Obesity

Why Do Men Lose Weight Faster Than Women?

As a woman trying to lose weight, you may have noticed that your male counterparts seem to lose weight far more quickly. The reasons for the ease with which men often seem to lose weight lie primarily in their size, their metabolisms and their hormone balance.

Exercise

  • Men and women have different body composition. On average, the male metabolism is five to10 percent than the metabolism of a similarly sized female. Men tend to have more muscle mass than women, which burns more calories than fat deposits burn.
  • Size does matter. The taller and larger you are, the higher your basal metabolism is. Men are generally taller than their female counterparts.
  • It is natural women to have more body fat than men. The healthy range of body fat for men is between 12 to 20 percent. For women, the range is 16 to 30 percent body fat. So a man of a comparable age has a head start to begin with because he tends to have more muscles and less body fat.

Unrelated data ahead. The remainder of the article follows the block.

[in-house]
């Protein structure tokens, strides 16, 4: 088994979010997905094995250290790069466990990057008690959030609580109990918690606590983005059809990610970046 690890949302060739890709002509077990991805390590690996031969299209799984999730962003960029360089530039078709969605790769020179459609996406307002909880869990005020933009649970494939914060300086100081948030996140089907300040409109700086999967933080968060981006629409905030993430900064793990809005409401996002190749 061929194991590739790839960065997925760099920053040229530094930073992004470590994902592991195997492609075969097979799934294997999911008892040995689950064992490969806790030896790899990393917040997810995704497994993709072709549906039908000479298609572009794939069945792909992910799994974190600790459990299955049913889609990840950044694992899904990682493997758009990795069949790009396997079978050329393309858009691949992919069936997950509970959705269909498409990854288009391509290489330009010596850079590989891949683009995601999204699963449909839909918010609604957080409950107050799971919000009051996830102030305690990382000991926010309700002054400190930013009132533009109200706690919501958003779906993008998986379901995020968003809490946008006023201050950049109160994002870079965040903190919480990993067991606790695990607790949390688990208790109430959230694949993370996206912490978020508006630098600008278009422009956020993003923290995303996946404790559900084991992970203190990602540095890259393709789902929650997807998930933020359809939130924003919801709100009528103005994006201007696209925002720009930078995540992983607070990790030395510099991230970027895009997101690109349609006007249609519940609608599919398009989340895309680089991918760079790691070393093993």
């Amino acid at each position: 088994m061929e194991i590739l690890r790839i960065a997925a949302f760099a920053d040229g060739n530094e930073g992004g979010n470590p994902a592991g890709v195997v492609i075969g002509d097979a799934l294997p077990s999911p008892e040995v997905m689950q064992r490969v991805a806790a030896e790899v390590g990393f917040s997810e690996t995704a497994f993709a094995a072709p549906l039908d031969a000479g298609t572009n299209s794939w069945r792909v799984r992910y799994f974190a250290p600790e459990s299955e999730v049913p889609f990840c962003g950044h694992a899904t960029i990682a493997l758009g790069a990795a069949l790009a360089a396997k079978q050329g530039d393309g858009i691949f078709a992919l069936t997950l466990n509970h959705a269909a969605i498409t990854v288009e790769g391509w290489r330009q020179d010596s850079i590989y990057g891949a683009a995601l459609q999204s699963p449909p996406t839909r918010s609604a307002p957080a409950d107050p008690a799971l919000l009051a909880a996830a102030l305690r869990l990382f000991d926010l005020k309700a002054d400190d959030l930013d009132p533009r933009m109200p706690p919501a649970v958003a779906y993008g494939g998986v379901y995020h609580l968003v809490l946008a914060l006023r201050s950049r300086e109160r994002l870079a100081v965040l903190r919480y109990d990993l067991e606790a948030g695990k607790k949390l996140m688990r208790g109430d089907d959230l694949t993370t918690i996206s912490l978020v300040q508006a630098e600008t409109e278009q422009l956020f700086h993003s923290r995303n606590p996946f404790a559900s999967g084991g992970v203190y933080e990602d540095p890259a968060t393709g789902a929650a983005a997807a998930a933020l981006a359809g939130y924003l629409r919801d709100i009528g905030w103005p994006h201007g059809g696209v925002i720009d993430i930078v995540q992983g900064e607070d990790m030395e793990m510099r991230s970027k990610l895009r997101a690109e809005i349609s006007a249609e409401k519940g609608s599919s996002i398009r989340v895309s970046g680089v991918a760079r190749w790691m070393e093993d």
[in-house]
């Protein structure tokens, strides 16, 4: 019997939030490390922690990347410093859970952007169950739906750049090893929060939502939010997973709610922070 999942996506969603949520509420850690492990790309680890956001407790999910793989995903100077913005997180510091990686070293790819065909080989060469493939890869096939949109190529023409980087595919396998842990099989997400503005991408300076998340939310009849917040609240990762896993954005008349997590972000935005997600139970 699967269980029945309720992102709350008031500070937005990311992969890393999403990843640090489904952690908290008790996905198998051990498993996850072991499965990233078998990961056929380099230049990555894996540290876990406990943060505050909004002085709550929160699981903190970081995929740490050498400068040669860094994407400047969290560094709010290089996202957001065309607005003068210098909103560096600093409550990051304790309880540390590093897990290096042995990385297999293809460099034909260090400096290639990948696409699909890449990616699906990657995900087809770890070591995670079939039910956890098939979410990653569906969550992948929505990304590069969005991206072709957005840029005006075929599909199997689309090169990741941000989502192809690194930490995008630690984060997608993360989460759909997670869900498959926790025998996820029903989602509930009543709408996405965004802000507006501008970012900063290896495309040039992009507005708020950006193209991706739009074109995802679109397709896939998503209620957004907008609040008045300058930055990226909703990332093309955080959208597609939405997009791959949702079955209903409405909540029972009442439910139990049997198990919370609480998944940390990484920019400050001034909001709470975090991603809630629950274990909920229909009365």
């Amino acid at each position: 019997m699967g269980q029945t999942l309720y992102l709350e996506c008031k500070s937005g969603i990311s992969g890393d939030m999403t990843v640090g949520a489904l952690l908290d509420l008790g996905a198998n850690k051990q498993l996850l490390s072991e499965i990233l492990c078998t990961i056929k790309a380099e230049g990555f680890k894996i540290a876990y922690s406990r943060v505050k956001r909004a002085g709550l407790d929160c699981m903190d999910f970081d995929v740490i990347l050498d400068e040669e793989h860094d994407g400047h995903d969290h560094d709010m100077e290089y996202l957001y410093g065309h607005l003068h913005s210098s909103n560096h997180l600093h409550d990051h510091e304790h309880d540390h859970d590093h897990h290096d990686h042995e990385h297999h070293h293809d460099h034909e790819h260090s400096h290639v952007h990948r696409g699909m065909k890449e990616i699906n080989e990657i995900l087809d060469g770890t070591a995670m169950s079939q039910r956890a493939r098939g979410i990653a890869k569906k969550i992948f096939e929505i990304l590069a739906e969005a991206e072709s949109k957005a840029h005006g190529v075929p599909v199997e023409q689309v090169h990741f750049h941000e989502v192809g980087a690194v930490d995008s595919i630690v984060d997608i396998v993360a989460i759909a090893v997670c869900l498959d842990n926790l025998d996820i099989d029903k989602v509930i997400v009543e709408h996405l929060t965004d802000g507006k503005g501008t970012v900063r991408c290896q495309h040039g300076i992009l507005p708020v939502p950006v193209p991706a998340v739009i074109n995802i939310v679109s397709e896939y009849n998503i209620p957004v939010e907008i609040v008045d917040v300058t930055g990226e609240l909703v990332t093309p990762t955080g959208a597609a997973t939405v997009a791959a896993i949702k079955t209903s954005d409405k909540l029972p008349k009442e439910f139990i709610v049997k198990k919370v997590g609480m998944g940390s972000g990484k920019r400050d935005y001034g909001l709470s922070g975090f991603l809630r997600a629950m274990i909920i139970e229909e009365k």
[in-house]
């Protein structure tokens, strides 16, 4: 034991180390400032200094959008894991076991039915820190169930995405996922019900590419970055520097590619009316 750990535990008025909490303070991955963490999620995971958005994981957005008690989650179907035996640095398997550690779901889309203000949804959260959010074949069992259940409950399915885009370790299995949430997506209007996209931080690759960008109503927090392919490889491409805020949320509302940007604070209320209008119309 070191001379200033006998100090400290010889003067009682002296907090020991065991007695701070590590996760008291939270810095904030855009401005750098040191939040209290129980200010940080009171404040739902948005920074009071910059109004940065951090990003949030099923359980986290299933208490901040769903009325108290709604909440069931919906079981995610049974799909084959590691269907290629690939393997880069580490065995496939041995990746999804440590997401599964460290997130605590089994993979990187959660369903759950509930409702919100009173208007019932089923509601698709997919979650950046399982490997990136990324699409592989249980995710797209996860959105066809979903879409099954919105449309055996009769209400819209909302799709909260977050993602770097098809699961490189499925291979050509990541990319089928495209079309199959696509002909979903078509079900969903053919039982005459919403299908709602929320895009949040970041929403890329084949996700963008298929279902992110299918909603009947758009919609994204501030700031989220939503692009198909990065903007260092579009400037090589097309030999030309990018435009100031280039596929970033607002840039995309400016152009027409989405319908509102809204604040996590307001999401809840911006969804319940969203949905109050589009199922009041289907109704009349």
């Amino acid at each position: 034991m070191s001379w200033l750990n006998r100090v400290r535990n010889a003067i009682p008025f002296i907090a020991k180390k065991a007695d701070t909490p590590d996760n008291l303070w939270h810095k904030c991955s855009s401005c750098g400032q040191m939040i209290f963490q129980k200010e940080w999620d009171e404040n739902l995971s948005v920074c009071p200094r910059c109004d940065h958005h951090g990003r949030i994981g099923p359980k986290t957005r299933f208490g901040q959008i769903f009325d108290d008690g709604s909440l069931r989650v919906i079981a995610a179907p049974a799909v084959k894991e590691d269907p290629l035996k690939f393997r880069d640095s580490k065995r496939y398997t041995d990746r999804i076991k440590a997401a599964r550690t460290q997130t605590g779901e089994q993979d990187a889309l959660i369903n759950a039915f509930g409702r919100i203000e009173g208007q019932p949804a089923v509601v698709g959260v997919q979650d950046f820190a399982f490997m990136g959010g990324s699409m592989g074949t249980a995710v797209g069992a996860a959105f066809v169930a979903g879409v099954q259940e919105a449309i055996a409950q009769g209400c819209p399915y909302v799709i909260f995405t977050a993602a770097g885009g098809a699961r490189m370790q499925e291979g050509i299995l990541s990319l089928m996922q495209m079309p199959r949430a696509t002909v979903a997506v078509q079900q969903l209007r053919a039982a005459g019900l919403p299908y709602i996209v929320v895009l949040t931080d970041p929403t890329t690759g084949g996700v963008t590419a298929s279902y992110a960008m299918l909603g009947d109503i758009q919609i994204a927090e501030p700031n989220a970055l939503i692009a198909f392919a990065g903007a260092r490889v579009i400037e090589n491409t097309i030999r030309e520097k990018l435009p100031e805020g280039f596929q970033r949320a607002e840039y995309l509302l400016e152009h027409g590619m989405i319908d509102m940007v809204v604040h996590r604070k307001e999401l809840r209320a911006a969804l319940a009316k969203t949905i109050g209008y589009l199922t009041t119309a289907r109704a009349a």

• The primary male sex hormone, testosterone, burns more calories and body fat. Than the primary female sex hormone, estrogen. Estrogen is designed to support pregnancy and breast feeding by storing more body fat for emergency reserves. Women are born predisposed with a natural tendency to put on more weight than men.
  • Hormonal imbalances are more common in women than men. They go through different biological stages starting from puberty to menopause where they serve and nourish different hormonal needs of the body.
  • A study by the American Journal of Physiology revealed that exercising women burn 37 percent less energy than men. Women are smaller and have less lung capacity than men, so their workout capacity is less than that of men.

References

Carpenter, W. H., et al.; Total Daily Energy Expenditure in Free-living Older African-Americans and Caucasians; American Journal of Physiology; January 1998;
http://www.ncbi.nlm.nih.gov/pubmed/9458753?dopt=AbstractPlus

Harms, C. A.; Does Gender Affect Pulmonary Function and Exercise Capacity; January 2006;
http://www.sciencedirect.com/science/article/pii/S1569904805002685

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